On February 12, a Naxalite mine blast killed 21 persons in Bihar (see Section 5). On March 7, Naxalites killed Andhra Pradesh minister for local government A. Madhava Reddy in a landmine explosion near Hyderabad. Reddy was returning from a political rally. As home minister in the state from 1994-95, Reddy had overseen anti-Naxalite operations. In a letter to the PUCL, G.N. Saibaba, general secretary of the All India People's Resistance Forum; Varavara Rao, executive member of the Revolutionary Writers Association; and Gadar, general secretary of the All India League for Revolutionary Culture alleged that police had summarily executed three unarmed members of CPI(M) on February 1. The three writers alleged that police detained the three victims – Kumar, Sujanta and Venkanna – int Musmi village, Warangal district. The PUCL alleges that police killed five women in an April 27 encounter in the Chandragiri Hills, Warangal district, Andhra Pradesh. According to the human rights organization, police surrounded the women and lobbed hand grenades at them, killing them.

During the year, police arrested numerous persons suspected of involvement in previous terrorist attacks and brought charges against some suspects. Charges also were brought against persons accused of involvement with human suicide bomb attacks to advance Sikh separatism, as well as against dozens of captured separatist insurgents in Jammu and Kashmir for bombings, killings, and acts of sabotage.

2. Respect for Civil Liberties, Including:

a. Freedom of Speech and Press

The Constitution provides for freedom of speech and of the press, and the Government generally respects these rights in practice; however, there are some limitations. A vigorous and growing press reflects a wide variety of political, social, and economic beliefs. Newspapers and magazines regularly publish investigative reports and allegations of government wrongdoing, and the press generally promotes human rights and criticizes perceived government lapses.

Under the Official Secrets Act, the Government may restrict publication of sensitive stories; however, while the Government at times interprets this power broadly to suppress criticism of its policies, the Government nonetheless introduced a right to information bill in the 2000 Monsoon Session of Parliament. However, during the year the bill lapsed; it must be reintroduced if Parliament is to take any further action on it. The 1971 Newspapers Incitements to Offenses Act remains in effect in Jammu and Kashmir. Under the act, a district magistrate may prohibit the press from publishing material resulting in incitement to murder or any act of violence. As punishment the act stipulates that the authorities may seize newspapers and printing presses. Despite these restrictions, newspapers in Srinagar, the capital of Jammu and Kashmir, report in detail on alleged human rights abuses by the Government, and regularly publish press releases of militant Kashmiri groups. The authorities generally allowed foreign journalists to travel freely in Jammu and Kashmir, where they regularly spoke with militant leaders and filed reports on government abuses.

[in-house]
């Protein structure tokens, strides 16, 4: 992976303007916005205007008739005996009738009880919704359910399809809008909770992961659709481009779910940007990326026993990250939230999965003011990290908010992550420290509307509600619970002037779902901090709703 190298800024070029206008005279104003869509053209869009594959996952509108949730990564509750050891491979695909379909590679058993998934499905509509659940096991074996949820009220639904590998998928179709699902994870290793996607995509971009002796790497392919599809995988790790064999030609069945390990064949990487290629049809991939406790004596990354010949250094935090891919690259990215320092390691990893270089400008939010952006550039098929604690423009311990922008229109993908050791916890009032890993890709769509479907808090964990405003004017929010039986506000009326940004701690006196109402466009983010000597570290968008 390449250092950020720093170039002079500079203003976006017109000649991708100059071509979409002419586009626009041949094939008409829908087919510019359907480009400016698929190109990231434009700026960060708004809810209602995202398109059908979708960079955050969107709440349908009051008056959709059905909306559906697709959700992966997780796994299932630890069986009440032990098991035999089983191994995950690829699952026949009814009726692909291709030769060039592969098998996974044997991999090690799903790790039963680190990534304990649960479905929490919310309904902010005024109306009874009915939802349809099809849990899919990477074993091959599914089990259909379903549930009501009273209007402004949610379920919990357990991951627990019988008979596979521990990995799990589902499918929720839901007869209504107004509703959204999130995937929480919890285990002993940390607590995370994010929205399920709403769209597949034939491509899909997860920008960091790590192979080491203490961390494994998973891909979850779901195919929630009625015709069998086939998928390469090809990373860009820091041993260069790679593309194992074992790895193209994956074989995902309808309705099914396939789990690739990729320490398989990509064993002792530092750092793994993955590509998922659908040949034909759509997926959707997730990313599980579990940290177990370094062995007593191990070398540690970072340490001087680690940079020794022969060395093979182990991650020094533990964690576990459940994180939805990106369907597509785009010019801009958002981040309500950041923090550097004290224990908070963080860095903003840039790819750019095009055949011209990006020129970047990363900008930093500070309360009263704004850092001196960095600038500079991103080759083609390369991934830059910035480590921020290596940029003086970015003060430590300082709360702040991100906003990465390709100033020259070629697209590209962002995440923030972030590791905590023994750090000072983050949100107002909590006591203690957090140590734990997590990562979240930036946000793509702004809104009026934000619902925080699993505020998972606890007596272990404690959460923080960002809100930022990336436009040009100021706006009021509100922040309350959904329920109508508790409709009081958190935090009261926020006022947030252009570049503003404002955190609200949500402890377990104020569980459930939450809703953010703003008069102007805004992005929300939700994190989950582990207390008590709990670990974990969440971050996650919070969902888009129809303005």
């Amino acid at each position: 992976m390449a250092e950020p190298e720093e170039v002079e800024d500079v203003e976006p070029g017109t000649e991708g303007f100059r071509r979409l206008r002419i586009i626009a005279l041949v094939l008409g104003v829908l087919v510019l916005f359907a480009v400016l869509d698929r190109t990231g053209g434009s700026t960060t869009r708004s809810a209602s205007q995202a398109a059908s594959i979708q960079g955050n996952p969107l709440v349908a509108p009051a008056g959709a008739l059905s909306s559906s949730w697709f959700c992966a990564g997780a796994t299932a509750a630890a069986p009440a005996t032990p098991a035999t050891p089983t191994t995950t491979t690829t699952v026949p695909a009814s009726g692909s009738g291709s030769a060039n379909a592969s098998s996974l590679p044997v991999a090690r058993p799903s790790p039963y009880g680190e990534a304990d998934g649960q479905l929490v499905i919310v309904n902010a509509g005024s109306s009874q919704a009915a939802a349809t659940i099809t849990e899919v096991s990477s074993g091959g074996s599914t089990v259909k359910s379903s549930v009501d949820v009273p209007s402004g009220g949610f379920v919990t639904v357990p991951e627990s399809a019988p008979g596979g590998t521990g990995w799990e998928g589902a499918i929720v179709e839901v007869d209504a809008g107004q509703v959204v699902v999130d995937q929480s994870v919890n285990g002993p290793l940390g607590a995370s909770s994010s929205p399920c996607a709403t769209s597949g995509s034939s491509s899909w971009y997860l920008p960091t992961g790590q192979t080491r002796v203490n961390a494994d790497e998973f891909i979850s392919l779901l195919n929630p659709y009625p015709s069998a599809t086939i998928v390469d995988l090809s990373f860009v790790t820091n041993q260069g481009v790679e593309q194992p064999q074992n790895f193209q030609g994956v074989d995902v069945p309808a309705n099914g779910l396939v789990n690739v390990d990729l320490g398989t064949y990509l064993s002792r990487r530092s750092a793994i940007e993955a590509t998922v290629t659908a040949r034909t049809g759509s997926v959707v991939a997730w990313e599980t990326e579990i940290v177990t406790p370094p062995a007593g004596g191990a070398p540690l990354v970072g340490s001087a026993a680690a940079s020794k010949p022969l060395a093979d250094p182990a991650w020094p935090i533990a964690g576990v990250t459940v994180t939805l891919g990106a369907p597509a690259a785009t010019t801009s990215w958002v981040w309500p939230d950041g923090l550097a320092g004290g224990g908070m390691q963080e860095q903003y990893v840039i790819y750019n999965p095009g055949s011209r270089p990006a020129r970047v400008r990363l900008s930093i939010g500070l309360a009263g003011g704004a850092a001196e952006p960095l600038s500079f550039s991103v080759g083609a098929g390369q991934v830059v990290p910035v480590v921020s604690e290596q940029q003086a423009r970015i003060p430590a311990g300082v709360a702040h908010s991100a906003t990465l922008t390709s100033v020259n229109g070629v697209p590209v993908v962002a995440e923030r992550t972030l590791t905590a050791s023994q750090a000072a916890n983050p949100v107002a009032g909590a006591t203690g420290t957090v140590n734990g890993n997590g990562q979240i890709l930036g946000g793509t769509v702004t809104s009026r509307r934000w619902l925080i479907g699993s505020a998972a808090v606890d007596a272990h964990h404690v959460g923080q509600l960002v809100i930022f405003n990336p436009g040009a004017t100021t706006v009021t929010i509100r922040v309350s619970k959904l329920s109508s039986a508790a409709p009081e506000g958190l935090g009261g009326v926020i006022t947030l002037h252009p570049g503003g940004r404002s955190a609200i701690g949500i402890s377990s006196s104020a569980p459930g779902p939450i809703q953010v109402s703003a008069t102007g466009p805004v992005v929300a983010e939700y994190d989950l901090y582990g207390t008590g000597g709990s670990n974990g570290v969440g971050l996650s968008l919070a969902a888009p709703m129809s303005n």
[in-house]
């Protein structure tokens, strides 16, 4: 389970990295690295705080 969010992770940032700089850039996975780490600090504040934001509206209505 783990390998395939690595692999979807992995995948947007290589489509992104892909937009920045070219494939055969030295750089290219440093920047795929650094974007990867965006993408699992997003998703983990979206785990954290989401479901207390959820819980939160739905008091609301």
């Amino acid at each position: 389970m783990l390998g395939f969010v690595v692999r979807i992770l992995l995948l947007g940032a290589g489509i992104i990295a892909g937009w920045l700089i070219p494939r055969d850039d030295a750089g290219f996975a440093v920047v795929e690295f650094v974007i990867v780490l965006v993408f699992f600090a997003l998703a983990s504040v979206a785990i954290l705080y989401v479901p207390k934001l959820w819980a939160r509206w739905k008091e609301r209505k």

In Assam the state government has attempted to impede criticism by filing a number of criminal defamation charges against journalists.

In October 1998, the Manipur government announced curbs on the publication of insurgency-related news. The publication of insurgents' press releases, public invitations to slain militants' funerals, and calls to boycott Republic Day and Independence Day functions were prohibited. Penalties for violating the prohibition included arrest and criminal prosecution of newspaper owners and editors, and cancellation of newspapers' registration. These restrictions continued during the year.

The Press Council of India is a statutory body of journalists, publishers, academics, and politicians, with a chairman appointed by the Government. Designed to be a self-regulating mechanism for the press, it investigates complaints of irresponsible journalism and sets a code of conduct for publishers. This code includes a commitment not to publish articles or details that might incite caste or communal violence. The Council publicly criticizes newspapers or journalists it believes have broken the code of conduct, but its findings, while noted by the press community, carry no legal weight.

At the state level, regional political parties have the ability to control regional media. In some instances, allegations of violence against journalists have been made against state governments. According to Reporters Without Borders, on July 6, a magistrate in Sibsagar town, Assam, beat Parag Saikia, a journalist of the daily newspaper Aji. The magistrate reportedly had summoned the journalist for publishing a July 1 article about the local authorities' alleged involvement in corruption. The journalist later was admitted to the hospital with various injuries. Between July and August, in the state of Andhra Pradesh, state police obstructed or attacked journalists and photographers in at least 10 different cities as they attempted to report on civil disturbances resulting from protests over power tariff hikes. The Andhra Pradesh Journalists' Union claims that the state chief minister of Andhra Pradesh played a role in the dismissal of the editor of the Telugu daily newspaper Andhra Prabha. The editor reportedly was fired for publishing stories critical of the state government's power policy.